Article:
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Senator Doug Jones’ Bill to Crack Down on Robocalls Passes Congress, Set to Become Law

WASHINGTON – Today
the Senate passed broad, bipartisan legislation co-sponsored by Senator Doug
Jones (D-Ala.) to decrease and deter robocalls. The Telephone
Robocall Abuse Criminal Enforcement and Deterrence (TRACED) Act
 was
passed by the House of Representatives earlier this month. The bill now heads
to the President to be signed into law.

“Most
people in this day and age know what it’s like to have their phone go off all
day long because of annoying robocalls. These calls aren’t just an everyday
nuisance — they can also perpetrate scams and often prey on the elderly. Even
in the divisive times we have today, we can all agree that these incessant
robocalls need to end, and I’m glad Congress was able to come to a bipartisan
compromise to crack down on them,” Senator Jones, a member of the Senate
Special Committee on Aging, where he has worked to raise awareness of scams
targeting the elderly and passed bipartisan legislation to protect
taxpayers
from being targets of tax-return fraud.

The
TRACED Act  gives regulators more time to find scammers and levy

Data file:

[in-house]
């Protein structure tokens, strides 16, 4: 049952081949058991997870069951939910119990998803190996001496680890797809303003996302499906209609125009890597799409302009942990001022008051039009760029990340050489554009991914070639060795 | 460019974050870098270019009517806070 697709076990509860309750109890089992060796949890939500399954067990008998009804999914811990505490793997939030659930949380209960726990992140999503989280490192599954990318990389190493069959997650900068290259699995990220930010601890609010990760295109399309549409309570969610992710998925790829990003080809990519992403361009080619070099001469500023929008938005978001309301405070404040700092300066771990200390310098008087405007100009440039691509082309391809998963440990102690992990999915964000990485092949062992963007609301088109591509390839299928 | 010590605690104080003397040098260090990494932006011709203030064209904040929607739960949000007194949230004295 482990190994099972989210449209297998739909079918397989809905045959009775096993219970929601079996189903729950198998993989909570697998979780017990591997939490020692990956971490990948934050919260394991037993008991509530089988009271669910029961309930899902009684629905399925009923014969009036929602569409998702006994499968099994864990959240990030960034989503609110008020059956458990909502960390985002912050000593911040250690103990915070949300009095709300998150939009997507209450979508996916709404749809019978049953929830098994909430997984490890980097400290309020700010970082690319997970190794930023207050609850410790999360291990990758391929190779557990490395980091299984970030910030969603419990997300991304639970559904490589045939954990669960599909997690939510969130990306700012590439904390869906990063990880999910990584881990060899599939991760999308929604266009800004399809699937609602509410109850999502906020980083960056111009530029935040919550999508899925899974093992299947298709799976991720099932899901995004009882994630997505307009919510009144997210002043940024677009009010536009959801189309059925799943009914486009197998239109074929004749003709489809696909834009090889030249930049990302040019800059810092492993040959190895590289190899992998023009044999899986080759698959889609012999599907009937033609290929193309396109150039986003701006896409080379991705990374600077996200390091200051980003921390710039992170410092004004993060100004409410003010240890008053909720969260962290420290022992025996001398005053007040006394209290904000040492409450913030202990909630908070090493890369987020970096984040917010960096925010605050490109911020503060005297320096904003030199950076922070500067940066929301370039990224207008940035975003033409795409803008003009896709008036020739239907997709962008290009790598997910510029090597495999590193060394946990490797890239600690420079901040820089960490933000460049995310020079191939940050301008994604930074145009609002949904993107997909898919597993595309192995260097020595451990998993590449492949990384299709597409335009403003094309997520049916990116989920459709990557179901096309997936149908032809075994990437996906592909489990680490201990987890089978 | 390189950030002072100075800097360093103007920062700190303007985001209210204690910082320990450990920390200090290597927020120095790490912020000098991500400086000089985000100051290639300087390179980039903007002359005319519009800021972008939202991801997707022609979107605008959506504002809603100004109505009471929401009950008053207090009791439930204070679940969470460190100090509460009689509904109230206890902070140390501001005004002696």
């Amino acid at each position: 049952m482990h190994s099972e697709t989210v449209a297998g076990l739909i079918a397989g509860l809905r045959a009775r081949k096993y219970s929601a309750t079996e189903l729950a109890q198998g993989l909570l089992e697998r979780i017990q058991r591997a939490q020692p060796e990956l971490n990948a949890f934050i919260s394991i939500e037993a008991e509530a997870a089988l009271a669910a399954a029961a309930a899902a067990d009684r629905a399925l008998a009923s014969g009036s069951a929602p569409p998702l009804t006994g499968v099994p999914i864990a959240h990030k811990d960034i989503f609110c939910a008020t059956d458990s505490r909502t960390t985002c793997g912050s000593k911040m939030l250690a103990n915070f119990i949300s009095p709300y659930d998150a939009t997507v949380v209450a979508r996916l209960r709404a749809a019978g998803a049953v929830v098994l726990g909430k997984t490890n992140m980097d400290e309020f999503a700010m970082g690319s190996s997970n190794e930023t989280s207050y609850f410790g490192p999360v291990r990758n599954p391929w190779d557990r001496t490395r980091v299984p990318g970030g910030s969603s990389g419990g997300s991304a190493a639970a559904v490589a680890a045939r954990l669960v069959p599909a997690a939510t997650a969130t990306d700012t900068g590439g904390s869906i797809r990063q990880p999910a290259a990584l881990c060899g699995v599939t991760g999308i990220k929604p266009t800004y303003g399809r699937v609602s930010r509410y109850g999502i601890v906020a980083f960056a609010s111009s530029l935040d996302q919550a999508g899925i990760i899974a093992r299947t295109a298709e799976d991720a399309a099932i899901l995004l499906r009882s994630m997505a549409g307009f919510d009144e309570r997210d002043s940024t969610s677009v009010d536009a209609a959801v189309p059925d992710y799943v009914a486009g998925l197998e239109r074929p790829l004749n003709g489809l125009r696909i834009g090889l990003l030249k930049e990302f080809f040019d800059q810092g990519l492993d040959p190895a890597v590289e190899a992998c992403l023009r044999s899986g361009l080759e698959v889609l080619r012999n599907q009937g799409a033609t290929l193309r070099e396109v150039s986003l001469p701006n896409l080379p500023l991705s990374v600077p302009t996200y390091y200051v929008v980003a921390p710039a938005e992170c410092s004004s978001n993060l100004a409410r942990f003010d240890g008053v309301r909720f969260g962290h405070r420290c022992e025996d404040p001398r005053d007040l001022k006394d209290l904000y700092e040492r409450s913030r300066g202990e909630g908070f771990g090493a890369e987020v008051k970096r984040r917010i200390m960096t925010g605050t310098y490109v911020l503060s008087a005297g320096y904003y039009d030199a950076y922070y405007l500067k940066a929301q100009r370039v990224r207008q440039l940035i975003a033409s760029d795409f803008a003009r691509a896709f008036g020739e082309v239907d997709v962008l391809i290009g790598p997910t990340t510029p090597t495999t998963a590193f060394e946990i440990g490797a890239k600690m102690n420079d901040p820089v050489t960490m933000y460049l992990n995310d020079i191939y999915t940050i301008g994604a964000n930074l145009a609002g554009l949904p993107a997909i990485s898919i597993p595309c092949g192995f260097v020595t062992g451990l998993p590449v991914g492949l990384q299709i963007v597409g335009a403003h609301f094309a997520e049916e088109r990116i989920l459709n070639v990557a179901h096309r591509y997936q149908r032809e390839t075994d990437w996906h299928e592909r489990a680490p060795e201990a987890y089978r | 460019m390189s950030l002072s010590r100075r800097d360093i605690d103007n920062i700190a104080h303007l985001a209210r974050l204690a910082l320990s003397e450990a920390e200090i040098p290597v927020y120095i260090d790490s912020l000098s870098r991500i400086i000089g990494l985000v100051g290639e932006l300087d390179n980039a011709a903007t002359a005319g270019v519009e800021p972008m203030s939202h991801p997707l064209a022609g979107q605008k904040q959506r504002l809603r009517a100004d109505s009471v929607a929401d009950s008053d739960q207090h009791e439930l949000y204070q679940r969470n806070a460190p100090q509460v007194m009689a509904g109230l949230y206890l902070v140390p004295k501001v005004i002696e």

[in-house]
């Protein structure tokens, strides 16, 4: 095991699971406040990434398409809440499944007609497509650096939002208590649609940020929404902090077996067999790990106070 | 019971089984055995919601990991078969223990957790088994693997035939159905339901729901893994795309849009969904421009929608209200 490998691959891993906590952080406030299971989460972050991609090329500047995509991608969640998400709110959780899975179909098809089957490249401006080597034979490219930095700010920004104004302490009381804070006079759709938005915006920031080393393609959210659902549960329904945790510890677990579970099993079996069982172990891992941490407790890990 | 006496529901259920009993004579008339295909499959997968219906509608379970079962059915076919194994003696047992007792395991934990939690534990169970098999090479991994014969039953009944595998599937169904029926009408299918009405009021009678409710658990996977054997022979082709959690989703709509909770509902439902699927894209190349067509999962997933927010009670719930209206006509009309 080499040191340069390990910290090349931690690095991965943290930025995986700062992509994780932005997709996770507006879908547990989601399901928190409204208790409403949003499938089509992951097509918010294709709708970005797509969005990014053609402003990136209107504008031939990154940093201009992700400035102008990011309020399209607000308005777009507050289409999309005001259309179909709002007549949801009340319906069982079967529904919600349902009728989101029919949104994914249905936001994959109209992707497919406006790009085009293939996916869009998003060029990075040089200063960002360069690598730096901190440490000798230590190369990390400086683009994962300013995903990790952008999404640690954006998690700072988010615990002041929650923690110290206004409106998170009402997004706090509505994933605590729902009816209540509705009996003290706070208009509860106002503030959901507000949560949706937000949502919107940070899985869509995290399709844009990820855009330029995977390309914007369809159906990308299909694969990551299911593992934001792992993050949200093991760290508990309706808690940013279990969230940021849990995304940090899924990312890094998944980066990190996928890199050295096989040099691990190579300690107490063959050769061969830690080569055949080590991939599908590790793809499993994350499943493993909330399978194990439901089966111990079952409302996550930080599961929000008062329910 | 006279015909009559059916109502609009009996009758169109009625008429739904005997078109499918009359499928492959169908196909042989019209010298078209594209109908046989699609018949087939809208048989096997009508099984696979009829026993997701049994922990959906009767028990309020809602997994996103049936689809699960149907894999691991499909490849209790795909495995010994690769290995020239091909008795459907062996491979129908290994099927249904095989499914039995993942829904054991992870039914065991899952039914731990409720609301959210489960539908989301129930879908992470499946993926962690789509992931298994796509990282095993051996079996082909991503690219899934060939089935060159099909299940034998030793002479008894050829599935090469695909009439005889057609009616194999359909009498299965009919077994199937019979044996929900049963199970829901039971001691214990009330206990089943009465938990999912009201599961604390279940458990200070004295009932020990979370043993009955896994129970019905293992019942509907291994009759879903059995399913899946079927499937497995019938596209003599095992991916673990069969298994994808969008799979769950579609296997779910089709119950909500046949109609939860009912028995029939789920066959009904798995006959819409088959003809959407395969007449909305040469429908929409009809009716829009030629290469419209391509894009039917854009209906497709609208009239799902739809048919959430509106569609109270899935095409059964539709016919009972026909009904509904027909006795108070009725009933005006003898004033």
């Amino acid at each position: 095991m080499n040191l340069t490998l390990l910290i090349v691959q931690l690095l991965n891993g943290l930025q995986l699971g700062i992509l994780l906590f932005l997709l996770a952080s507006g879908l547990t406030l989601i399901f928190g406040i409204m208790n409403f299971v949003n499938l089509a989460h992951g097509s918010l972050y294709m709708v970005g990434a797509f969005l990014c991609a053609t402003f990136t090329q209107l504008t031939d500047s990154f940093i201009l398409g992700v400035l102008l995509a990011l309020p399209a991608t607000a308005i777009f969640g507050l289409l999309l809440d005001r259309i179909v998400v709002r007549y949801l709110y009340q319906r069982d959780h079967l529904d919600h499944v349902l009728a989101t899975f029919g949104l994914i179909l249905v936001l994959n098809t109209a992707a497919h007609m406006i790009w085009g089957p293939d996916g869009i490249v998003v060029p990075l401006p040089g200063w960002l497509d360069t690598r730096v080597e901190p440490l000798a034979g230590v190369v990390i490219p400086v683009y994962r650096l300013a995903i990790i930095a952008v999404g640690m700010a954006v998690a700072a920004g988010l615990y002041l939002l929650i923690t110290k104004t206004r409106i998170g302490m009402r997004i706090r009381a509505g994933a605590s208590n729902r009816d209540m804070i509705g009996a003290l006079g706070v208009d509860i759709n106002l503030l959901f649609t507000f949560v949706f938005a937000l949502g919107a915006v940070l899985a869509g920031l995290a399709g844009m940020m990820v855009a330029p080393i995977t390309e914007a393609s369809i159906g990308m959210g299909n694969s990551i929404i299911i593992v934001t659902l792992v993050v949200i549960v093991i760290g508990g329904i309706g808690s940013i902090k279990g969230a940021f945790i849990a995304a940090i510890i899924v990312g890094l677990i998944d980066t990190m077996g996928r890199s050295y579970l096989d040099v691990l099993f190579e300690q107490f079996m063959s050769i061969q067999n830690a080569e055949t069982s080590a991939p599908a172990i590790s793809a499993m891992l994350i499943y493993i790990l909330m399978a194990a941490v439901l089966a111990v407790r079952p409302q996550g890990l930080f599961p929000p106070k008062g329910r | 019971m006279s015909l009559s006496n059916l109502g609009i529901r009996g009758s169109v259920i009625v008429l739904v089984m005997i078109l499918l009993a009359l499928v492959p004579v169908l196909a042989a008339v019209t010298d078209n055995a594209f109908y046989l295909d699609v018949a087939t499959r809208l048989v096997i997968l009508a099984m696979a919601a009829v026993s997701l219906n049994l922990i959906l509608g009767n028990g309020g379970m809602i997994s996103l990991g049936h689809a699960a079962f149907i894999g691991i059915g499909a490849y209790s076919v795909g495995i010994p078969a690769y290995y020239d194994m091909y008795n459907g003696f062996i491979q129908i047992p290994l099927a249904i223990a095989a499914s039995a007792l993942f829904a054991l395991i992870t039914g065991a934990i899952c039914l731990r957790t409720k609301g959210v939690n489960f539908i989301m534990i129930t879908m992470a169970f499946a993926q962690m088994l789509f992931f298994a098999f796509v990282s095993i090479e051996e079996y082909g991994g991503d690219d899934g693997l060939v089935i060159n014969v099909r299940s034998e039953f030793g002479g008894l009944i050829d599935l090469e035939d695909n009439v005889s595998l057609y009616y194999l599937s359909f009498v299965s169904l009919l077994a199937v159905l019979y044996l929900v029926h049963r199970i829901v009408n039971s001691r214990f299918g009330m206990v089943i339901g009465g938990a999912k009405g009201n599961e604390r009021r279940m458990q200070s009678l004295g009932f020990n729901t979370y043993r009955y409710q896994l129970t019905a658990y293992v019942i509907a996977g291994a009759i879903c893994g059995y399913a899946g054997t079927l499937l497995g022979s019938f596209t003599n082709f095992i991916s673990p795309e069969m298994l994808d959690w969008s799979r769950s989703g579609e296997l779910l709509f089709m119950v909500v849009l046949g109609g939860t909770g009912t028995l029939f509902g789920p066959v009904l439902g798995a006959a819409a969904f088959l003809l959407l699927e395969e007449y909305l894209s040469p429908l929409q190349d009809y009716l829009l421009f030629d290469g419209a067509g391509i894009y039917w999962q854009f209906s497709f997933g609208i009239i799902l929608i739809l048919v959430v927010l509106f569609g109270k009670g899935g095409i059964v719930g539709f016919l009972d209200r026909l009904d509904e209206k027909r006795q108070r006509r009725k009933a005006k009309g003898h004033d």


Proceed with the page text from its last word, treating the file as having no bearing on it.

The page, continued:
fines for those who are caught, promotes call authentication and blocking
adoption, and brings relevant federal agencies and state attorneys general
together to address impediments to criminal prosecution of robocallers who
intentionally flout laws.

The
TRACED Act  would:

  • Requires service providers to
    implement call authentication and blocking technologies free of charge for
    consumers and small businesses;
  • Gives the Federal
    Communications Commission (FCC) the ability to step up enforcement actions
    against unlawful robocalls with a longer statute of limitations and
    increased fines in certain cases;
  • Brings together relevant
    federal agencies as well as state attorneys general and other non-federal
    entities to identify and report to Congress on improving deterrence and
    criminal prosecution of robocall scams at the federal and state levels;
  • Requires the FCC to establish
    partnerships to better inform efforts to protect consumers, including an
    advisory committee to develop best practices to combat unlawful robocalls
    made to hospitals and a consortium to trace the origins of illegal
    robocalls;
  • Directs the FCC to protect
    consumers from one-ring scams, in which callers ring once and then hang
    up, attempting to trick the consumer into calling back and incurring hefty
    charges; and
  • Requires the FCC to report to
    Congress on enforcement and compliance progress. 

 

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